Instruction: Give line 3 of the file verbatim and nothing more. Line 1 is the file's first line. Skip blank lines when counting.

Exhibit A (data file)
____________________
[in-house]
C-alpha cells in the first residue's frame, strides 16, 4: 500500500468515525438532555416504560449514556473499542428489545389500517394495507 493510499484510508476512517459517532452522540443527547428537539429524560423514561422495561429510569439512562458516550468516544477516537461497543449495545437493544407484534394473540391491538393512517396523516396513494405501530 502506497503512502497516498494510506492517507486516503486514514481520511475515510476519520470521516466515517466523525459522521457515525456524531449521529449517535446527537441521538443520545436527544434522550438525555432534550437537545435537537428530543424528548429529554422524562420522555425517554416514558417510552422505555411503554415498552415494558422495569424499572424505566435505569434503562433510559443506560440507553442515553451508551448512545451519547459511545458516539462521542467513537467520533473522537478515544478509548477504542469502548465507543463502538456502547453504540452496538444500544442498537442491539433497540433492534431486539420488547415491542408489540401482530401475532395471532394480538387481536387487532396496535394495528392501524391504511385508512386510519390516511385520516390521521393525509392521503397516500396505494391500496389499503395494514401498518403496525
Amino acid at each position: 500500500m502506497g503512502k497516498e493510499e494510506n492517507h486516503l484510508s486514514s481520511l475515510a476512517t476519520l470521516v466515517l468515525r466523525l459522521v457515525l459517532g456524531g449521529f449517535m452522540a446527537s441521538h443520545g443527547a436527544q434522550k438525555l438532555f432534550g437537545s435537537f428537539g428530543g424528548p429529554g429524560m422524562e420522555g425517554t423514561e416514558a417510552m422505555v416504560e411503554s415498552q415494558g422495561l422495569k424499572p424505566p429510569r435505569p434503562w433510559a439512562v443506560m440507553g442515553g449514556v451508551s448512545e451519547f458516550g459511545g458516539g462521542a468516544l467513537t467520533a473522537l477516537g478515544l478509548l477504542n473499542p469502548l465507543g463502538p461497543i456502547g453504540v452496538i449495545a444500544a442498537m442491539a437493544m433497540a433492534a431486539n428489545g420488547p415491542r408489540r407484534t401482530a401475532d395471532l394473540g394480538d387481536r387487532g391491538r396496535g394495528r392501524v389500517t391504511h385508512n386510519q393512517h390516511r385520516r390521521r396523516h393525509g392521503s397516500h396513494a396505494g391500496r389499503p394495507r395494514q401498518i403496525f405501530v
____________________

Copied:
Amino acid at each position: 500500500m502506497g503512502k497516498e493510499e494510506n492517507h486516503l484510508s486514514s481520511l475515510a476512517t476519520l470521516v466515517l468515525r466523525l459522521v457515525l459517532g456524531g449521529f449517535m452522540a446527537s441521538h443520545g443527547a436527544q434522550k438525555l438532555f432534550g437537545s435537537f428537539g428530543g424528548p429529554g429524560m422524562e420522555g425517554t423514561e416514558a417510552m422505555v416504560e411503554s415498552q415494558g422495561l422495569k424499572p424505566p429510569r435505569p434503562w433510559a439512562v443506560m440507553g442515553g449514556v451508551s448512545e451519547f458516550g459511545g458516539g462521542a468516544l467513537t467520533a473522537l477516537g478515544l478509548l477504542n473499542p469502548l465507543g463502538p461497543i456502547g453504540v452496538i449495545a444500544a442498537m442491539a437493544m433497540a433492534a431486539n428489545g420488547p415491542r408489540r407484534t401482530a401475532d395471532l394473540g394480538d387481536r387487532g391491538r396496535g394495528r392501524v389500517t391504511h385508512n386510519q393512517h390516511r385520516r390521521r396523516h393525509g392521503s397516500h396513494a396505494g391500496r389499503p394495507r395494514q401498518i403496525f405501530v